The September 2001 event was a major terrorist event in the United States of America after civilian airliners were hijacked by Islamic terrorists (al-Qaeda). These airliners were used to assault the World Trade Center in New York City. The al-Qaeda attack killed more than 3,000 people and left thousands injured. After the attack, the United States president, George W. Bush, affirmed a worldwide war on terrorism. Terrorist attacks became the order of the day in almost every part of the world. In 2004, there were Spain train bombings in Madrid and other bombings in the United Kingdom and London. Since then, U.S has been experiencing terrorist attacks, which have continuously caused fear among the residents.
Today, the greatest security threat in the United States which may adversely affect the aviation industry tremendously is that of terrorist using nuclear weapons. Nevertheless, the likelihood of such an event occurring remains low, but with the encroachment in technology, we can never be sure of what will happen tomorrow. If it does occur, the consequences would be disadvantageous and world-changing. Keeping such a weapon out of reach of a terrorist should be given supreme precedence by leaders worldwide, especially those from the White House. The parliament and the community leaders have realized the need to fight against the use of nuclear weapons by terrorists. It is anticipated that if a five Kiloton nuclear weapon is used on the United States aviation industry, it would take the lives of thousands of people instantaneously and also subvert the operations of the aviation industry (Walker, 1998).
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The likelihood of the use of nuclear weapons by terrorists became apparent after the 1998 explosions that occurred between Indian and Pakistani. This was the first fierce war to occur after the cold war. Proliferation optimists dispute that nuclear weapons have an alleviating effect in international and regional relations because they prevent unsurprising wars, while cynics disagree with that claim. Realist scholars explicate the nuclear tests of May 1998 in security terms (Walker, 1998). The standard realist illumination is that America needs nuclear weapons to deter the conventional and nuclear military threat coming from other parts of the world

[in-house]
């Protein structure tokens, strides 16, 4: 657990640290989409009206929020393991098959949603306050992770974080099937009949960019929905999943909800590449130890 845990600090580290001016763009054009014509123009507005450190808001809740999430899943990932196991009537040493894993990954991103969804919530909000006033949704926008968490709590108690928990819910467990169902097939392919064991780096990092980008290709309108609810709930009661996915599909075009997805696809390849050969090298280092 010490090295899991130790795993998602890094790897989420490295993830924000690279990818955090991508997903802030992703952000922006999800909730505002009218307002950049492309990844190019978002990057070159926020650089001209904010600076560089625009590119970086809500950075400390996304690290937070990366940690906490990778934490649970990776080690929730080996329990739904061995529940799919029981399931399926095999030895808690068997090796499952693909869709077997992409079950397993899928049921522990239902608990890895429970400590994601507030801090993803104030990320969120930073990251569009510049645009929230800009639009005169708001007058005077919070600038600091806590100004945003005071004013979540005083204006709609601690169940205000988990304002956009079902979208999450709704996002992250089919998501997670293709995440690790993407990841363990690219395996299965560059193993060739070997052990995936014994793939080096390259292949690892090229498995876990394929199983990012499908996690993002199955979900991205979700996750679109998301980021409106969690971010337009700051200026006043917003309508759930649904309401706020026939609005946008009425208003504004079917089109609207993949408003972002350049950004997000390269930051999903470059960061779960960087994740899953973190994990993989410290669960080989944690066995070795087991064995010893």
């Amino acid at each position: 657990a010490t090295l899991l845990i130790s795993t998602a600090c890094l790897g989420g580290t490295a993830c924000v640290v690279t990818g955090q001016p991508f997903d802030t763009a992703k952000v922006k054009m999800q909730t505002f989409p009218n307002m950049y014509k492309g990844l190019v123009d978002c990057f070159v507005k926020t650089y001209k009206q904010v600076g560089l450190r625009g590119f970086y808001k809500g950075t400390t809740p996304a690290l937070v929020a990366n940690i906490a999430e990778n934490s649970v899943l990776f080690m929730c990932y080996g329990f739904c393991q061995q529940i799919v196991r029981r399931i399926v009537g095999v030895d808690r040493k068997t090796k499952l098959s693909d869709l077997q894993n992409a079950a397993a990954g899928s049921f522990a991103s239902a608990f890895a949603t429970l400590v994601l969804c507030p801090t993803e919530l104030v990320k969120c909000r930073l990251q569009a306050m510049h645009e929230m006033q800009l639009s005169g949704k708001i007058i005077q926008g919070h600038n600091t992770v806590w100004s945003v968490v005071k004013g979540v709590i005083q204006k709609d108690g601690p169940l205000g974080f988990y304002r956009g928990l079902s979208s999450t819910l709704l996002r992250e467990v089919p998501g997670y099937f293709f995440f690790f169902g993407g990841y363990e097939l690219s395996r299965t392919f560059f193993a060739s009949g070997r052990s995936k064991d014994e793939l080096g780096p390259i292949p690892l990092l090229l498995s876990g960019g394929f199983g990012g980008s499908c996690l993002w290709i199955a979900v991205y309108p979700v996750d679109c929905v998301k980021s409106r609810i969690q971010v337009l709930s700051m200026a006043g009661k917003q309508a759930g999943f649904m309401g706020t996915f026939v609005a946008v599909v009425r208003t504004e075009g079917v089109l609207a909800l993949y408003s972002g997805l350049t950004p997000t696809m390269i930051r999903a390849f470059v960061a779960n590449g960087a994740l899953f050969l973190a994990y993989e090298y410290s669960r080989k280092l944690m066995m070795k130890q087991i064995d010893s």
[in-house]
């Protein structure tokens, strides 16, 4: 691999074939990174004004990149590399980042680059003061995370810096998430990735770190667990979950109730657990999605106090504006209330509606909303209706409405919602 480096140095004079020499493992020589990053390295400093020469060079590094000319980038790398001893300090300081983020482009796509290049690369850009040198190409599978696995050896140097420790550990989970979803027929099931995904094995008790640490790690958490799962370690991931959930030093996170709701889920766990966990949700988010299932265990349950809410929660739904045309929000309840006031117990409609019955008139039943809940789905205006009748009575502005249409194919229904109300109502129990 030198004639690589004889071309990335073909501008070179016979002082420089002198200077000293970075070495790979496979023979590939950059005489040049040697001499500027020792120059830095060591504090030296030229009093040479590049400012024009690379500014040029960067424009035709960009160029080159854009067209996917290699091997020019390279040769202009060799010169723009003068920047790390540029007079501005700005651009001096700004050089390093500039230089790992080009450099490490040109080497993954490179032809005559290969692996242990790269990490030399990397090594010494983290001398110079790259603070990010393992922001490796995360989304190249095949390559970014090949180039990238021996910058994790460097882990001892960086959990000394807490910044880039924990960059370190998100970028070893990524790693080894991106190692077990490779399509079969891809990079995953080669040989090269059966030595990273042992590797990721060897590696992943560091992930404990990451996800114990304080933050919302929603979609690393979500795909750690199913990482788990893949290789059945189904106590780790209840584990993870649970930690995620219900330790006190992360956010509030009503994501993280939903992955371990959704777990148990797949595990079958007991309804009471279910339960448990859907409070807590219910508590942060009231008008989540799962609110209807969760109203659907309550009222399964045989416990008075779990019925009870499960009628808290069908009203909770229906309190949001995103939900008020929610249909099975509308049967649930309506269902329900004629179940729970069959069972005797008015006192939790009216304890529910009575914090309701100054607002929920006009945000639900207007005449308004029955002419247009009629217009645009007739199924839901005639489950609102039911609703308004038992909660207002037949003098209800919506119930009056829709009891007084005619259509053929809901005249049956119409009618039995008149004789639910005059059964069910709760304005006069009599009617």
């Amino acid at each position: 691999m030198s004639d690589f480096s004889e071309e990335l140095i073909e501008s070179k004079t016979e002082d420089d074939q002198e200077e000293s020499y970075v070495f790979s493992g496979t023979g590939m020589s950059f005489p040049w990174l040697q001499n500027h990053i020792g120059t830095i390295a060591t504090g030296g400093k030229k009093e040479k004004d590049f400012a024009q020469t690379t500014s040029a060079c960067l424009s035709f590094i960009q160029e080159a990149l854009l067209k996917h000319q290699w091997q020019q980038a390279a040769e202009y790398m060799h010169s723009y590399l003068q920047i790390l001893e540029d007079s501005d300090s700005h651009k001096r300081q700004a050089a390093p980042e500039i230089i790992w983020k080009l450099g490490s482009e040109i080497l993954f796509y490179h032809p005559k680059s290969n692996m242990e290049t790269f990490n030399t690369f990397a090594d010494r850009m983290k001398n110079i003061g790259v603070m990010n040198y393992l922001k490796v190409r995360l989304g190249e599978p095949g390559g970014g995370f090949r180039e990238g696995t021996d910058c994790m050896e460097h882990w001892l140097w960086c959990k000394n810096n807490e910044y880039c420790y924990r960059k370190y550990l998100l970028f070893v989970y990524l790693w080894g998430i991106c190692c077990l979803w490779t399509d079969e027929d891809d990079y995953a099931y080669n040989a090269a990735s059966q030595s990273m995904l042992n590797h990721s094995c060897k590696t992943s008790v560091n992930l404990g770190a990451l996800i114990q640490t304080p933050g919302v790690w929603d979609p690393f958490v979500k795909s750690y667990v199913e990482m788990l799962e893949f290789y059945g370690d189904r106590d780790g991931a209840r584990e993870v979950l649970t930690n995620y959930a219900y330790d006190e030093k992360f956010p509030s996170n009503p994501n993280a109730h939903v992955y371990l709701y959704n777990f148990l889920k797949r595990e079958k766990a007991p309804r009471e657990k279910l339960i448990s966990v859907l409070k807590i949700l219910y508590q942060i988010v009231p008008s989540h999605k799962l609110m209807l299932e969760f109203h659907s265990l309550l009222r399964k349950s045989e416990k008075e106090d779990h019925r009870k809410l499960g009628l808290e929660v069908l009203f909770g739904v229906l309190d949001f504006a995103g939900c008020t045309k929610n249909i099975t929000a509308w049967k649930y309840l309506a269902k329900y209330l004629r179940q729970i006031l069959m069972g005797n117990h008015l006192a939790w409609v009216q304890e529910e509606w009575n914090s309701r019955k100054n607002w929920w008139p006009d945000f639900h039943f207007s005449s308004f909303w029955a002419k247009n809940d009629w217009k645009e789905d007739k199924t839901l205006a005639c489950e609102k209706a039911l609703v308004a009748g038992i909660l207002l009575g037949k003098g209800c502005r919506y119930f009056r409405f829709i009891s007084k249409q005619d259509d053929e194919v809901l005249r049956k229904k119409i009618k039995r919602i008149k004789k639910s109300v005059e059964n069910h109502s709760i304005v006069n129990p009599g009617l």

The central precept behind proliferation optimism is that the main impact of the use of nuclear weapons is to dissuade war between their possessors. Nuclear proliferation is assumed to stabilize because even a small nuclear arsenal can deter potential enemies from attacking the proliferators. Deterrence is essential because the risk of vengeance by even a small number of nuclear weapons overshadows any probable gain of a military attack. Optimists also argue that new proliferators are least expected to suffer the same domination and to have power over problems as the powers used during the cold war ((Walker, 1998).
Before setting up its nuclear dominance, the U.S. will have to develop a considerable nuclear force at the threat of becoming economically insolvent, like the former Soviet Union. It may even be enticed to create a nuclear arms contest to reinstate her tactical prevalence on the subcontinent while elongating the aviation industry financial system to its limit. Organizational deficiencies may force new nuclear nations to create insufficient forces that might be susceptible to anticipatory military strikes. This is because some organizational behaviors are likely to result in deterrence failures, consequently leading to accidental war. For instance, budgetary constraints may force the U.S. to take ineffective measures for protecting a small nuclear arsenal.
To prevent such an event from occurring, the United States has entered into collaborations with other regional, international agencies and countries to fight the menace. For instance, it has joined hands with the Australian government and other countries to dialogue with Muslim countries to stop the terrorist attacks. It has also developed a working relationship with Indonesia, the world’s largest Muslim country, to fight against terrorism. The U.S involved other countries after recognizing that the fight could only be won through collaboration and the use of nonviolent interventions.
Government Accountability Office (2006). Aviation Security: TSA Oversight of Checked Baggage Screening Procedures Could Be Strengthened. Web.
Government Accountability Office (2007). Aviation Security: Efforts To Strengthen International Passenger Prescreening Are Under Way, But Planning And Implementation Issues Remain. Web.
Walker, W. (1998). International Nuclear Relations after the Indian and Pakistani Test Explosions. International Affairs 44 p. 518.